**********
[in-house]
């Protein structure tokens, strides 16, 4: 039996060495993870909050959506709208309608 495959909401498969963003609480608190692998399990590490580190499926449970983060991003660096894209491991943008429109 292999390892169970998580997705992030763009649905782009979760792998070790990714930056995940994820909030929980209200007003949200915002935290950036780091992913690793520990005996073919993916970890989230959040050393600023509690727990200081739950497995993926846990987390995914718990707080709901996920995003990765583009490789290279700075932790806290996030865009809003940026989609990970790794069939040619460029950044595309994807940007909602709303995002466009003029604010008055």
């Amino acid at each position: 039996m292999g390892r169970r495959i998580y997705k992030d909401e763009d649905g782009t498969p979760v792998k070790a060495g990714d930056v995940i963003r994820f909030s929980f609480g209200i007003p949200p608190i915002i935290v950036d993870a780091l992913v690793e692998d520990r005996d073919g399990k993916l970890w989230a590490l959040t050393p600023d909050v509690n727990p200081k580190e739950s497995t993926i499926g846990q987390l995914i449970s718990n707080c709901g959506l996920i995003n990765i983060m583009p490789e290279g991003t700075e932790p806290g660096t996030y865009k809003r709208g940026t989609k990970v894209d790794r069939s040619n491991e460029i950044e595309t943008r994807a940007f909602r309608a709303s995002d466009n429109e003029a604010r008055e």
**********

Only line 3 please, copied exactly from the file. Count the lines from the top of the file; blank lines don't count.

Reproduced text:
């Amino acid at each position: 039996m292999g390892r169970r495959i998580y997705k992030d909401e763009d649905g782009t498969p979760v792998k070790a060495g990714d930056v995940i963003r994820f909030s929980f609480g209200i007003p949200p608190i915002i935290v950036d993870a780091l992913v690793e692998d520990r005996d073919g399990k993916l970890w989230a590490l959040t050393p600023d909050v509690n727990p200081k580190e739950s497995t993926i499926g846990q987390l995914i449970s718990n707080c709901g959506l996920i995003n990765i983060m583009p490789e290279g991003t700075e932790p806290g660096t996030y865009k809003r709208g940026t989609k990970v894209d790794r069939s040619n491991e460029i950044e595309t943008r994807a940007f909602r309608a709303s995002d466009n429109e003029a604010r008055e």